Binance and tech investor Sequoia Capital are reportedly still backing Tesla CEO Elon Musk’s $44 billion takeover bid of social media platform Twitter.
Sequoia Capital already committed $800 million to the deal back in April before Musk subsequently got cold feet. According to an unnamed source familiar with the matter, the firm will keep that capital allocation to support the deal now that the deal is reportedly back this month.
Binance has also indicated that it will carry on with its contribution of $500 million, with a representative telling Cointelegraph that “we’re still committed and nothing new to share at this moment” as they referred to Changpeng ”CZ” Zhao’s comments via Twitter from May:
“We hope to be able to play a role in bringing social media and Web3 together and broadening the use and adoption of crypto and blockchain technology.”
At the start of October, it was reported that Musk had pulled another abrupt U-turn by filing a notice with the Delaware Chancery Court on Oct. 3 indicating that he is ready to proceed with the “closing of the transaction contemplated by the April 25, 2022 Merger Agreement.”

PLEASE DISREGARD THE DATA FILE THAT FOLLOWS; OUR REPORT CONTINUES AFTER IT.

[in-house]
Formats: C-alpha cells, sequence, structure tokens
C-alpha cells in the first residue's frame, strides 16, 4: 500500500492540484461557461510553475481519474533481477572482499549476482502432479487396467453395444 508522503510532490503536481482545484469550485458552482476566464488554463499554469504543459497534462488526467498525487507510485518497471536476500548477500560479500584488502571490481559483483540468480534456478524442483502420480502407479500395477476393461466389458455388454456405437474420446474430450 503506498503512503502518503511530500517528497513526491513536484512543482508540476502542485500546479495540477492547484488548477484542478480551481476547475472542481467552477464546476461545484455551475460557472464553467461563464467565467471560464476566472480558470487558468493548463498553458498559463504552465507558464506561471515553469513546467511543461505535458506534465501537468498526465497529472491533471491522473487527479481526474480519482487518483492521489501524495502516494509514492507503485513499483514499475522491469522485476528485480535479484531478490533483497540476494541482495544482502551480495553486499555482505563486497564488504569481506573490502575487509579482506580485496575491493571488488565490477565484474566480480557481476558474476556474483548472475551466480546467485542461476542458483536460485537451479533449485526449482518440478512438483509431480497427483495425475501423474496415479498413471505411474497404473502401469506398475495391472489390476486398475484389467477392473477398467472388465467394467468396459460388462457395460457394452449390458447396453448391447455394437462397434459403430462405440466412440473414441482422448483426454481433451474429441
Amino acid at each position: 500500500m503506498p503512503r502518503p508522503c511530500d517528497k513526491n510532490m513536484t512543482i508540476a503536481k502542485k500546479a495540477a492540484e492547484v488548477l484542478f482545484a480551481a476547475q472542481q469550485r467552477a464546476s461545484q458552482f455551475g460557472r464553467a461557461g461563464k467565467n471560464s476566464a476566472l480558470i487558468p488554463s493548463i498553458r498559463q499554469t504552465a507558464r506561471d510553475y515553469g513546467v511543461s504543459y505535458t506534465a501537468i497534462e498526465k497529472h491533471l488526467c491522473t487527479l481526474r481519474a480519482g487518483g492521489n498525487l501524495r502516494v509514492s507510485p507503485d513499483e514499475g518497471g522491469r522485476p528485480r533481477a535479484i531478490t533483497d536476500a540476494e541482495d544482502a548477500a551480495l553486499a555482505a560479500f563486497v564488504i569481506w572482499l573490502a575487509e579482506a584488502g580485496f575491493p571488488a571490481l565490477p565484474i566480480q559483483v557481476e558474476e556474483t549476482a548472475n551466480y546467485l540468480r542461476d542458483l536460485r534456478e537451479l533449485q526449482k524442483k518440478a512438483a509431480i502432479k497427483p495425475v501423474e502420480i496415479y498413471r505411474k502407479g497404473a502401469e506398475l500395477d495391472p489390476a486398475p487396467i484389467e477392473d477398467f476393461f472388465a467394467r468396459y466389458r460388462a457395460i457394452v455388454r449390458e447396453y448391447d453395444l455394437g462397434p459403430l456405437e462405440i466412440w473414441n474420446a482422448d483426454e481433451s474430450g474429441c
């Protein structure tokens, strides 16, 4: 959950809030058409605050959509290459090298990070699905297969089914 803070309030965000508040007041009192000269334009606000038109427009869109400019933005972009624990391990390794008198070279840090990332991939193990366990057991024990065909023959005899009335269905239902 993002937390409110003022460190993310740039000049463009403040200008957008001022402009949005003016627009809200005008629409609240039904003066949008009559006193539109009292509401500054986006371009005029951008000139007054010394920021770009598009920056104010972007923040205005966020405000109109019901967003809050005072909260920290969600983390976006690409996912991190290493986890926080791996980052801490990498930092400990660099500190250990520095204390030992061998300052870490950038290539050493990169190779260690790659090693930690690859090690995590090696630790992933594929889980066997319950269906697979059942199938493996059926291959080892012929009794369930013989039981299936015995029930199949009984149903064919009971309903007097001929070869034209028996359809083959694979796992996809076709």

If the deal goes through, the purchase will be for the initially agreed upon $54.20 per share for a total of $44 billion.
Sequoia Capital has a history of backing Musk’s endeavors, as it was an early-stage investor in what eventually became PayPal, the payments platform he co-founded that was sold for $1.5 billion in 2002. The firm also led a $675 million funding round for Musk’s Boring Company in April.